How To Talk to Your Partner About Money

Talking money with your partner or spouse is daunting - most divorce happens as a result of the financial issues so getting on the same page is critical

Relationships. We love ‘em, we hate ‘em, we can’t get enough of ‘em. It’s already hard to communicate our feelings and expectations about how we want to be treated - as humans, we struggle to confront the ones we love. Imagine how much harder it is to communicate about money, something we don’t really even talk to our friends about! 😯

Why is it important to get on the same page about money?

Many people tend to go about their money habits completely separately from their partner, especially if they’re not married. The reason why it’s important to get on the same page is because you’re more powerful together 💚 If you had to make all of your money decisions alone, you are limited to to your own purchasing power, debts, and expenses.

Here are the benefits of having some shared finances:

  • You can pool money for a down payment on a home
  • You can reduce your per person expenses by buying in bulk
  • If someone loses their job or gets a pay cut, they have a better support system and can hopefully rely on their partner if their savings are tight

However, this is not to say that you should share ALL of your finances. It’s smart for each person to have their own accounts, in addition to a joint account. Keep reading to see why…


What are the pitfalls of shared finances, and how to avoid them?

Here are some of the sticky situations joint accounts may lead to, and how to solve them.

  1. If one person is watching and constantly criticizing the other person’s spending:

Having separate as well as joint accounts allows each partner to create their own personal budget and not feel like someone is watching over their shoulder when it comes to spending. You want that Gucci bag? Great - buy it with your own stash. This is usually the best option, unless one person is spending much more than the other and is not contributing as much to the joint account. Which brings me to…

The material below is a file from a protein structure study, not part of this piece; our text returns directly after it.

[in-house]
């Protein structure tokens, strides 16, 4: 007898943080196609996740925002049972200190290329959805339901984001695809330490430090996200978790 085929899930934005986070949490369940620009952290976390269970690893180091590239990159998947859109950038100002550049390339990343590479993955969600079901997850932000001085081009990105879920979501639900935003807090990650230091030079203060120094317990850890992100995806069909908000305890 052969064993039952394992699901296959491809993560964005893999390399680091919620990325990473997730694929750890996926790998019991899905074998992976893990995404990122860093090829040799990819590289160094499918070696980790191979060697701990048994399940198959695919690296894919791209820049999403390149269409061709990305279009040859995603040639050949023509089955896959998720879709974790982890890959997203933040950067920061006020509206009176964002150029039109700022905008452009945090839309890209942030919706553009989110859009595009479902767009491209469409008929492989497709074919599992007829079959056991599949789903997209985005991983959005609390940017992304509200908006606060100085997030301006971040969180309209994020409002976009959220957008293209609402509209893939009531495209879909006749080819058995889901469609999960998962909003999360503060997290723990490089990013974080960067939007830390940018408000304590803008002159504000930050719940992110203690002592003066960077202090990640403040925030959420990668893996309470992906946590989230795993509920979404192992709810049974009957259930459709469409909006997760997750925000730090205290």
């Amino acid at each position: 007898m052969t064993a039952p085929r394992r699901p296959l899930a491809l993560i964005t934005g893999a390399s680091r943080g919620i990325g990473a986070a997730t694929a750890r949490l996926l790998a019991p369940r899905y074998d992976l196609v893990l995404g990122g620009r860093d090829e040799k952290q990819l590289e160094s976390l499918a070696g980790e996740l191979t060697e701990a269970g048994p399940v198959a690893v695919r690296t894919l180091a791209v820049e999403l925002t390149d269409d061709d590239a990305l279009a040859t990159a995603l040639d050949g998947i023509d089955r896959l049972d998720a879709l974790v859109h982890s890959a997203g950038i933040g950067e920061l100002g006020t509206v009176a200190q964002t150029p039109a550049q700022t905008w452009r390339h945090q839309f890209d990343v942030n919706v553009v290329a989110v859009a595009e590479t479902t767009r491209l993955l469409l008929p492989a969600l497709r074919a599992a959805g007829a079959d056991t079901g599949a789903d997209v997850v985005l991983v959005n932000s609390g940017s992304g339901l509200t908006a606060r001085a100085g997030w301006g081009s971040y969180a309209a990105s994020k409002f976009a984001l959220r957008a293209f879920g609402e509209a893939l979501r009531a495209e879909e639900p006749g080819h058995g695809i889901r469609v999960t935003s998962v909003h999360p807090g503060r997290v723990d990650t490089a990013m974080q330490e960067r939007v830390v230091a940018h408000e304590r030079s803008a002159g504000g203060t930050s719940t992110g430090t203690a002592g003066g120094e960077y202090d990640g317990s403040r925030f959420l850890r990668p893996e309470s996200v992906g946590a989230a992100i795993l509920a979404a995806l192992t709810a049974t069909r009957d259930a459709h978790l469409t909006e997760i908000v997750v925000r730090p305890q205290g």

1. When one person isn’t contributing as much as the other:

The point of a joint account is to build up savings together, whether that’s for emergencies or a shared goal (like buying a home), as well as paying for shared expenses (like date night). If one person feels like they’re setting aside much more than the other, that might spur a conversation around whether their partner is overspending in their own account, or is simply hoarding money. The best way to get around this is to set expectations together on how much each person will contribute monthly, and keep each other updated on whether you will reach your personal goal. Having that accountability partner is 🔥

  1. If one person is making financial decisions with shared cash without consulting the other:

This one is a massive red flag 🚩 If someone is taking out of the cookie jar without consulting you, or buying something against your wishes, it may be a sign of deeper problems in the relationship. Exploring other options or seeking a therapist might be a good idea in this case.

So how do I get started with these conversations?

We won’t sugarcoat it - it’s awkward initially. Set up a time with your partner one night when you’re free, maybe make some snacks, and go through the following steps:

  1. Go through each person’s budget together (if one person doesn’t have a budget, encourage them to take a look at their expenses before the meeting)
  2. See if there are any budgets you can combine to save money (food, transport, etc)
  3. Set a goal for yourselves (emergency savings, house fund, etc)
  4. Decide how much each person can contribute, relative to income and spending

Not all of these need to happen on the same day - perhaps you do budgeting one day and goal setting on another, but this should be a good start. Good luck!

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